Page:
Advertising Platforms
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Google’s third-party cookie alternative: Topics to replace FLoCs 

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The latest development in Google’s efforts to find a third-party cookie replacement involves the dropping of its FLoCs solution and the introduction of Topics. Both support interest-based advertising, but following privacy concerns around its cohort approach, Google has substituted a solution driven by browser activity and domain categorisation.


  • As Google’s self-imposed deadline to cut third-party cookie targeting from the Chrome browser gets closer, the search to find a definitive replacement continues. The FLoCs interest-based targeting solution, formed around anonymous groups with common interests, has been killed off in the face of mounting privacy concerns.
  • In its place, Google has introduced Topics, an ad targeting solution that remains focused on user interest, but instead of targeting ads against aggregated group data, it will rely instead on recent browser activity. Ads will be targeted according to user interest inferred from site visits and categorisation of domains.
  • The development of the new approach has been informed by industry feedback from earlier FLoC trials. Google’s Privacy Sandbox lead Ben Galbraith said:

This whole process of sharing a proposal, doing a trial, gathering feedback and then iterating on the designs – this is the whole open development process that we wanted for the Sandbox and really shows the process working as intended.

How Topics works

  • With Topics, the Chrome browser will learn a user’s interests as they move around the web. To understand a user’s interests, Google will categorise sites against a limited number of subjects. Google is testing the system against 300 – 350 categories, but has indicated that this number is likely to increase as tests progress.
  • Data is stored in the browser for three weeks. When a user visits a site that supports the Topics API, their browser will share three Topics of interest, selecting one randomly from each of the user’s weekly top five interests.This data can be used by the site’s advertisers to target the user.
  • Acknowledging the privacy concerns with FLoC, Google says Topics will be easier for users to understand and give them far greater control. Users will be able to review and remove Topics from their lists and turn off the Topics API if they want. It will also be easier for Google to control targeting against sensitive topics, gender and race will not be included, for example.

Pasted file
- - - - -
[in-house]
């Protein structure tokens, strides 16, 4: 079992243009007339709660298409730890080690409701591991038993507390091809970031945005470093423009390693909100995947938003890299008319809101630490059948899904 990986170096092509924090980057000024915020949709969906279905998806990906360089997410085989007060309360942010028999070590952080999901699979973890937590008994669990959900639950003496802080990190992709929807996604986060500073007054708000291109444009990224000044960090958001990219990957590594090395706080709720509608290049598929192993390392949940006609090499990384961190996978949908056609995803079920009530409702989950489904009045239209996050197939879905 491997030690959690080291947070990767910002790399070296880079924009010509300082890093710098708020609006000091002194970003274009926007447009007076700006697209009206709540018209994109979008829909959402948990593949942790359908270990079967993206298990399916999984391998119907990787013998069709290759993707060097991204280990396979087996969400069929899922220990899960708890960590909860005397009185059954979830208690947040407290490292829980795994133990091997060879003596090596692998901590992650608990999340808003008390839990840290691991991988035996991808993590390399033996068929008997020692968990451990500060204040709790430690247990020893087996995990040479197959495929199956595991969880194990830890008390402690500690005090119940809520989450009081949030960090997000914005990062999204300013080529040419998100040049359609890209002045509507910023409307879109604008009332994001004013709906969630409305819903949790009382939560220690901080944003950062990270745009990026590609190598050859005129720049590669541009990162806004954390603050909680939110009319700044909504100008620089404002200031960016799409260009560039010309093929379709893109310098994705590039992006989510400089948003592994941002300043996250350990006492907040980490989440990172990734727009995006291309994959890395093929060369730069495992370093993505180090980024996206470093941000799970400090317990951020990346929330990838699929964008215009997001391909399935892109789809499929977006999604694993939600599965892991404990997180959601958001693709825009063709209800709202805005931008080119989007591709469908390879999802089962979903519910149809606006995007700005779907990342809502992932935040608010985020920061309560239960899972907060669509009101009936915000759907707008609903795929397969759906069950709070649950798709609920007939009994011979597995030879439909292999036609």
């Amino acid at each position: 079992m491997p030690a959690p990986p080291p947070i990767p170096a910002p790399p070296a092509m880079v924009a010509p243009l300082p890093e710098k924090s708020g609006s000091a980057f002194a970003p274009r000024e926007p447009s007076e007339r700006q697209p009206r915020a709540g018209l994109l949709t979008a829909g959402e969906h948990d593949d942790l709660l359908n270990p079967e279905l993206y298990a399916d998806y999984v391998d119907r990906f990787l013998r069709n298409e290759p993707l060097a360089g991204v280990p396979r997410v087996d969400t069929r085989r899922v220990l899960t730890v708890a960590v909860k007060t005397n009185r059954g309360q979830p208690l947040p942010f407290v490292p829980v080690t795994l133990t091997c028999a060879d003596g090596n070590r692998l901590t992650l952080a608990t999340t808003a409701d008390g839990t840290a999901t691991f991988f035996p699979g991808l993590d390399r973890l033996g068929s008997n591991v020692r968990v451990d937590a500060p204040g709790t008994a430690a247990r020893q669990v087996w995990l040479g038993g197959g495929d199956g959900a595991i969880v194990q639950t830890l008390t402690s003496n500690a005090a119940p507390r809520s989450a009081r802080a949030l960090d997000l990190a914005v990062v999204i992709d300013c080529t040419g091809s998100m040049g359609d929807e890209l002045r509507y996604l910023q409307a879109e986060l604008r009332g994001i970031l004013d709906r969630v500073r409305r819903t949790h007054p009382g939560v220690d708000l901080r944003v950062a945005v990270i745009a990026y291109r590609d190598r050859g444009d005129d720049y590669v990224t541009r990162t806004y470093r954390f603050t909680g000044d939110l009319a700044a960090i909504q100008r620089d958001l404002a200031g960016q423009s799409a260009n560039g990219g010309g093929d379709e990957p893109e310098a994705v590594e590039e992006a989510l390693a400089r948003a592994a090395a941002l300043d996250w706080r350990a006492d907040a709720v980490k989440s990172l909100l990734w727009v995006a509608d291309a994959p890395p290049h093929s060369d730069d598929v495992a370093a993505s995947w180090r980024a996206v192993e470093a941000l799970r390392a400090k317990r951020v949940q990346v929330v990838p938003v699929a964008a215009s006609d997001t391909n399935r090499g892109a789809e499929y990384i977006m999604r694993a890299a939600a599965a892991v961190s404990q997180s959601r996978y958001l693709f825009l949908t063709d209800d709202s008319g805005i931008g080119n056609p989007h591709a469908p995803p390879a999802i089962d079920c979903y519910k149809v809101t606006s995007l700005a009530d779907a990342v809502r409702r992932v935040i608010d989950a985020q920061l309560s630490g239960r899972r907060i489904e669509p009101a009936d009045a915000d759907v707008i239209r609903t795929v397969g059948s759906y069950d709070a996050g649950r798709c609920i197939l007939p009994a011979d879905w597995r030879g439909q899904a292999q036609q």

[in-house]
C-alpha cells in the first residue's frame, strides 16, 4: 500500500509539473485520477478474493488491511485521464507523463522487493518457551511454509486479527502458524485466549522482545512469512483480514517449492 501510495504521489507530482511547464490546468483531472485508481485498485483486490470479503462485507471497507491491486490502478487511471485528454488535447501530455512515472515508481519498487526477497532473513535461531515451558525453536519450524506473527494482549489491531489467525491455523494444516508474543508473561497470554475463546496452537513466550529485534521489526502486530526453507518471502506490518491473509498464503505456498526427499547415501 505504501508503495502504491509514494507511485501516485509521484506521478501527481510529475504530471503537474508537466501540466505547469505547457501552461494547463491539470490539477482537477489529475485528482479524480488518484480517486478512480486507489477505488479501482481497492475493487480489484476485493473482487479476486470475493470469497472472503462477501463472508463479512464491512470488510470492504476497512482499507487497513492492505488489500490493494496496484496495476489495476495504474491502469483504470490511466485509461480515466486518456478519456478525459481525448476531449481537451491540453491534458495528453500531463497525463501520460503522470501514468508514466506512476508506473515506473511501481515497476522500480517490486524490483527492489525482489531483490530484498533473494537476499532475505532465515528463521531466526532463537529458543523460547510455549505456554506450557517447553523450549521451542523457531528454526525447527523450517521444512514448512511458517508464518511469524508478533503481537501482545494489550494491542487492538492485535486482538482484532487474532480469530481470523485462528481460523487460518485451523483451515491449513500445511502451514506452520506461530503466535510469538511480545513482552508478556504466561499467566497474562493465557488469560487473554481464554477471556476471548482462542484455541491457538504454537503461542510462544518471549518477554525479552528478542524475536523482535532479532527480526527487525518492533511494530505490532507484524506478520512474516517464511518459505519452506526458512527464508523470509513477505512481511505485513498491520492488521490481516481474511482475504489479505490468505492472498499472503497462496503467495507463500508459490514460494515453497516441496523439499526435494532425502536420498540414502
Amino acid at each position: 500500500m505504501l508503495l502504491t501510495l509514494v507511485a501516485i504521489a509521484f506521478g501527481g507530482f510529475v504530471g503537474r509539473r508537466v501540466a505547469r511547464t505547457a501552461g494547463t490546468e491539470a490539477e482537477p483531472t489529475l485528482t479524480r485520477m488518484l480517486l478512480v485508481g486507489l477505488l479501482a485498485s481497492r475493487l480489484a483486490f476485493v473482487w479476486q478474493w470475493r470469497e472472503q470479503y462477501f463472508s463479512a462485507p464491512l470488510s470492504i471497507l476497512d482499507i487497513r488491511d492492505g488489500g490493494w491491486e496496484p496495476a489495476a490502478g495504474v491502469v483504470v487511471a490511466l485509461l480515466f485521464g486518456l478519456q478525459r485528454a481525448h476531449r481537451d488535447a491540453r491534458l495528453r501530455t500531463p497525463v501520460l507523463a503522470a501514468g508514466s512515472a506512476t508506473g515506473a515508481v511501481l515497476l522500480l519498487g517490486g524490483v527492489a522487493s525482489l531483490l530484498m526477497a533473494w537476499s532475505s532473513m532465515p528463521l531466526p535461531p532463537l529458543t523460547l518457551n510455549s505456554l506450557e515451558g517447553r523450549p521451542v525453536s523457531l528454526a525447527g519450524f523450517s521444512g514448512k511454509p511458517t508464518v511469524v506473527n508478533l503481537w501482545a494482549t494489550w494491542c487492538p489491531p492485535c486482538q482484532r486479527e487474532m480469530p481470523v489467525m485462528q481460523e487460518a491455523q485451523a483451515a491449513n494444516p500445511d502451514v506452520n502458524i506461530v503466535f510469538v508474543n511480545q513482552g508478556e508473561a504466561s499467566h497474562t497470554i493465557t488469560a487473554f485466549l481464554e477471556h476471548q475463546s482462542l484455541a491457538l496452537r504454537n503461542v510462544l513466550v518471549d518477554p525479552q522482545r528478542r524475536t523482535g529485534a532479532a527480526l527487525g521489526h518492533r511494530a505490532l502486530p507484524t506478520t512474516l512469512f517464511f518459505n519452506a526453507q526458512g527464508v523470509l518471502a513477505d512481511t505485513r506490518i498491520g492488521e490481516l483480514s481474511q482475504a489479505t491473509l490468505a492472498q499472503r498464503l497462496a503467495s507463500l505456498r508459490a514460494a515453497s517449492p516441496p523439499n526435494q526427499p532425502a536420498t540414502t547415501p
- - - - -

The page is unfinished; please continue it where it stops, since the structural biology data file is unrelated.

Privacy benefits

Although dubbed FLoC 2.0 in AdExchanger, the new solution is being touted as an improvement on the privacy front.

The worry was that cohort information could be extended to allow identification of individuals. This problem is removed in Topics, where the number of categories shared is limited and the information websites receive altered regularly.

On AdExchanger, Allison Schiff compares Topics to third-party cookies that allow advertisers to track users and build profiles to understand their interests. With Topics, the browser shares a brief list of advertising topics that might correspond to a user’s interests. Schiff said:

Less data is available for targeting, and the data expires much more quickly.

Of course, it remains to be seen how the advertising and publishing industries will react to this latest solution to the third-party cookies replacement conundrum. Some publishers remain skeptical of Google’s efforts, saying whatever solution is adopted, it will benefit Google and put them at a disadvantage.

Watch this space for industry reaction and news on how the Topics tests proceed.

This piece was originally published in Spiny Trends and is re-published with permission. Spiny Trends is a division of, a content analytics and revenue generation platform for digital publishers. For weekly updates and analysis on the industry news you need as a media and publishing business, subscribe to Spiny’s Trends weekly email roundup here.